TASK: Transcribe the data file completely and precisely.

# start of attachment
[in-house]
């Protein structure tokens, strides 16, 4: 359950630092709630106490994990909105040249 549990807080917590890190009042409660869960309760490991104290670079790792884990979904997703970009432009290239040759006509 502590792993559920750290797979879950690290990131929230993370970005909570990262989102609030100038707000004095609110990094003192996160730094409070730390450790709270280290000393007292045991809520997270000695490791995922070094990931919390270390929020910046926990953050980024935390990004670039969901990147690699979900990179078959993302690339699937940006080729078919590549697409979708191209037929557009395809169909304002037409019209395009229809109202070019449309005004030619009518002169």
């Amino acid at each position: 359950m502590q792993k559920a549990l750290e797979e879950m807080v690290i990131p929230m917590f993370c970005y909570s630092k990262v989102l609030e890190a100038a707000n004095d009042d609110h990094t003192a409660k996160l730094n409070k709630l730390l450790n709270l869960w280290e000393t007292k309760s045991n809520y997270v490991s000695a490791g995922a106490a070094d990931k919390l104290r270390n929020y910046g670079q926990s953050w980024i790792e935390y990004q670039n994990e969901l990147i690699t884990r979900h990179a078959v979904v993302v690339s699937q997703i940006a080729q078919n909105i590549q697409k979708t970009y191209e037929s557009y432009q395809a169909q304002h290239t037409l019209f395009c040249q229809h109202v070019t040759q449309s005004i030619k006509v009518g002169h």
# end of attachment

[in-house]
């Protein structure tokens, strides 16, 4: 359950630092709630106490994990909105040249 549990807080917590890190009042409660869960309760490991104290670079790792884990979904997703970009432009290239040759006509 502590792993559920750290797979879950690290990131929230993370970005909570990262989102609030100038707000004095609110990094003192996160730094409070730390450790709270280290000393007292045991809520997270000695490791995922070094990931919390270390929020910046926990953050980024935390990004670039969901990147690699979900990179078959993302690339699937940006080729078919590549697409979708191209037929557009395809169909304002037409019209395009229809109202070019449309005004030619009518002169």
């Amino acid at each position: 359950m502590q792993k559920a549990l750290e797979e879950m807080v690290i990131p929230m917590f993370c970005y909570s630092k990262v989102l609030e890190a100038a707000n004095d009042d609110h990094t003192a409660k996160l730094n409070k709630l730390l450790n709270l869960w280290e000393t007292k309760s045991n809520y997270v490991s000695a490791g995922a106490a070094d990931k919390l104290r270390n929020y910046g670079q926990s953050w980024i790792e935390y990004q670039n994990e969901l990147i690699t884990r979900h990179a078959v979904v993302v690339s699937q997703i940006a080729q078919n909105i590549q697409k979708t970009y191209e037929s557009y432009q395809a169909q304002h290239t037409l019209f395009c040249q229809h109202v070019t040759q449309s005004i030619k006509v009518g002169h």